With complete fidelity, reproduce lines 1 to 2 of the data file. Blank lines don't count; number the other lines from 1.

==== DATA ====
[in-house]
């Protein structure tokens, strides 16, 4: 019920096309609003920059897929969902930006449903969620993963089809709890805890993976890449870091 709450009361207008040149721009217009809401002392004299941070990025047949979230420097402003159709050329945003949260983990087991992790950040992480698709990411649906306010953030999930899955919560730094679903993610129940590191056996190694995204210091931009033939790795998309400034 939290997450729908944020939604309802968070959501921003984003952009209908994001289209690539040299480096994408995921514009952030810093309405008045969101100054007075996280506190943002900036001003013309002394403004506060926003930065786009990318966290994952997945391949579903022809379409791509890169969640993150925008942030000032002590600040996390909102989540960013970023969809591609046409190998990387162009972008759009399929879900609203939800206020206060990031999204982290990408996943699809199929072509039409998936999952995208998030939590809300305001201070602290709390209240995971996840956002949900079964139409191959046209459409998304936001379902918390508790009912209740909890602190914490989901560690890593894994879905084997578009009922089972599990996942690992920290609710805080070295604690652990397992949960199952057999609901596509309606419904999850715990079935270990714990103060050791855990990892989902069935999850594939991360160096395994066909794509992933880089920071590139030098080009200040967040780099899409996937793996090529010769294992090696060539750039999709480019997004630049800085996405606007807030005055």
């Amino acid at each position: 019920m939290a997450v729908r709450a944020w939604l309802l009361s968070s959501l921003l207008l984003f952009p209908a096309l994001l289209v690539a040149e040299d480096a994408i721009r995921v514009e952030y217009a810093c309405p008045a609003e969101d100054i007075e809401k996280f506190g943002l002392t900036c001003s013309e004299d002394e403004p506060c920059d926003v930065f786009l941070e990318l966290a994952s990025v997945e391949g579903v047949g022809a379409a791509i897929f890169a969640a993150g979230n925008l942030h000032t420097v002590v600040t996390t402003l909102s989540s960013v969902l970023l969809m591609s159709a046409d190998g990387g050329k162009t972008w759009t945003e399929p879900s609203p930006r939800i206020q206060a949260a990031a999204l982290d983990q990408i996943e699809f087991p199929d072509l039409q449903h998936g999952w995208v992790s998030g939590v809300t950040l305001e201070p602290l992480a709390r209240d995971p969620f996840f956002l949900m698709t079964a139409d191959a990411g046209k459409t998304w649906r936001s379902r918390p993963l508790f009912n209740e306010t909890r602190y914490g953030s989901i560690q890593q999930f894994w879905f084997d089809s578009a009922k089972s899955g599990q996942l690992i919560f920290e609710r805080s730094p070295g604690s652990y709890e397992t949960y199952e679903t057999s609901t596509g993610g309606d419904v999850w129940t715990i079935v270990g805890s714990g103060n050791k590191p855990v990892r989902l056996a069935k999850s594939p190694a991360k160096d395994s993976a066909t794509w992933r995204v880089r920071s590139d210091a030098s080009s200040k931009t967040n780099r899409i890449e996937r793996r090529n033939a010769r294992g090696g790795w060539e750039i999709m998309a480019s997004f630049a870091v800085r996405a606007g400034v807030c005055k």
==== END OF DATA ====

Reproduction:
[in-house]
């Protein structure tokens, strides 16, 4: 019920096309609003920059897929969902930006449903969620993963089809709890805890993976890449870091 709450009361207008040149721009217009809401002392004299941070990025047949979230420097402003159709050329945003949260983990087991992790950040992480698709990411649906306010953030999930899955919560730094679903993610129940590191056996190694995204210091931009033939790795998309400034 939290997450729908944020939604309802968070959501921003984003952009209908994001289209690539040299480096994408995921514009952030810093309405008045969101100054007075996280506190943002900036001003013309002394403004506060926003930065786009990318966290994952997945391949579903022809379409791509890169969640993150925008942030000032002590600040996390909102989540960013970023969809591609046409190998990387162009972008759009399929879900609203939800206020206060990031999204982290990408996943699809199929072509039409998936999952995208998030939590809300305001201070602290709390209240995971996840956002949900079964139409191959046209459409998304936001379902918390508790009912209740909890602190914490989901560690890593894994879905084997578009009922089972599990996942690992920290609710805080070295604690652990397992949960199952057999609901596509309606419904999850715990079935270990714990103060050791855990990892989902069935999850594939991360160096395994066909794509992933880089920071590139030098080009200040967040780099899409996937793996090529010769294992090696060539750039999709480019997004630049800085996405606007807030005055």